The Truth About Cars » modified http://www.thetruthaboutcars.com The Truth About Cars is dedicated to providing candid, unbiased automobile reviews and the latest in auto industry news. Tue, 15 Jul 2014 15:25:59 +0000 en-US hourly 1 http://wordpress.org/?v=3.9.1 The Truth About Cars is dedicated to providing candid, unbiased automobile reviews and the latest in auto industry news. The Truth About Cars no The Truth About Cars editors@ttac.com editors@ttac.com (The Truth About Cars) 2006-2009 The Truth About Cars The Truth About Cars is dedicated to providing candid, unbiased automobile reviews and the latest in auto industry news. The Truth About Cars » modified http://www.thetruthaboutcars.com/wp-content/themes/ttac-theme/images/logo.gif http://www.thetruthaboutcars.com 2015 Ford Mustang “Body in White” Coming w/ Ford 9″ Axle http://www.thetruthaboutcars.com/2013/12/2015-ford-mustang-body-in-white-coming-w-ford-9-axle/ http://www.thetruthaboutcars.com/2013/12/2015-ford-mustang-body-in-white-coming-w-ford-9-axle/#comments Tue, 17 Dec 2013 19:32:37 +0000 http://www.thetruthaboutcars.com/?p=682578 2015 Mustang

I was there when Ford debuted its new-for-1999 Mustang Cobra with its “revolutionary” new independent rear suspension. The IRS was a first for the Ford Mustang, and it was a move that Ford’s brass believed would allow the “new edge” Cobra to compete with cars like the BMW M3 for supremacy in the budget super car market. I also remember the very first question that was asked: Will a Ford 9″ bolt in? It was the first question, right out of the box … and it seems like someone at Ford remembers. The new-for-2015 Mustang is going to hit dealers with a new independent rear suspension late next year, and it seems like Ford Racing will have a 9″ live axle option ready.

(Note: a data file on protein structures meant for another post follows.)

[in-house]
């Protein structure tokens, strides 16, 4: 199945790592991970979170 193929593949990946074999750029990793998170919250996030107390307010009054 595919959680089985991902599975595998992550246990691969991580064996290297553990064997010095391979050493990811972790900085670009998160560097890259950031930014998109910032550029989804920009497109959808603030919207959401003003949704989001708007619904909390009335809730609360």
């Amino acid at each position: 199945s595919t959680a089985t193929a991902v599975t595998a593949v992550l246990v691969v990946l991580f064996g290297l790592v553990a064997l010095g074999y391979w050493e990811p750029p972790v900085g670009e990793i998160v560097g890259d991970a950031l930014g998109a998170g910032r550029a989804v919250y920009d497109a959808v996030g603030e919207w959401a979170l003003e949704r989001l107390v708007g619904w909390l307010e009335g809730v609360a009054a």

According to a Ford Racing employee at PRI, the live-axle version of the 2015 Ford Mustang is expected to debut at next year’s PRI show as part of a new “body in white” program intended to attract serious racers to the platform. The body in white 2015 Mustang will also serve to take some of the shine off of bitter rival Chevrolet’s current COPO Camaro and body in white Camaro programs.

Once the live-axle 2015 Mustang racers are out “in the wild”, the parts needed to convert street-going Mustangs from independent rear suspensions to the 9″ setup should become available through Ford Racing and participating dealers. Back in 1999, SVT engineer Eric Zinkosky said the “new independent rear suspension (was packaged) in not only the same space as the solid-axle design, but we had to use the same suspension mounting points. We virtually ‘reverse-engineered’ the IRS from the known suspension hardpoints, and we had to keep everything inside the same box.” Assuming similar thinking went into the upcoming Ford Racing 9″ suspension for the bodies in white, getting a solid axle to help get a high-horsepower Ecoboost Mustang’s power down should be a lot easier than many have feared.

 

About my source: While I have opted to not give his name, this information came to me from a Ford Racing employee on-hand at the 2013 PRI Show yesterday, 12DEC2013, when I asked if I could look under the hood of the (supposedly) 4 cyl. Ecoboost Mustang spinning on the big lazy Susan at the Ford Racing stand. He said no. I told another PRI old-timer the story about the 1999 Cobra IRS reveal, which the Ford Racing rep overheard. He laughed and said, “Yeah, that’s not ’til next year. We’ll probably announce it at the same time as the body in white program …” but he got called away before he could say “That’s off the record.” Take that how you will.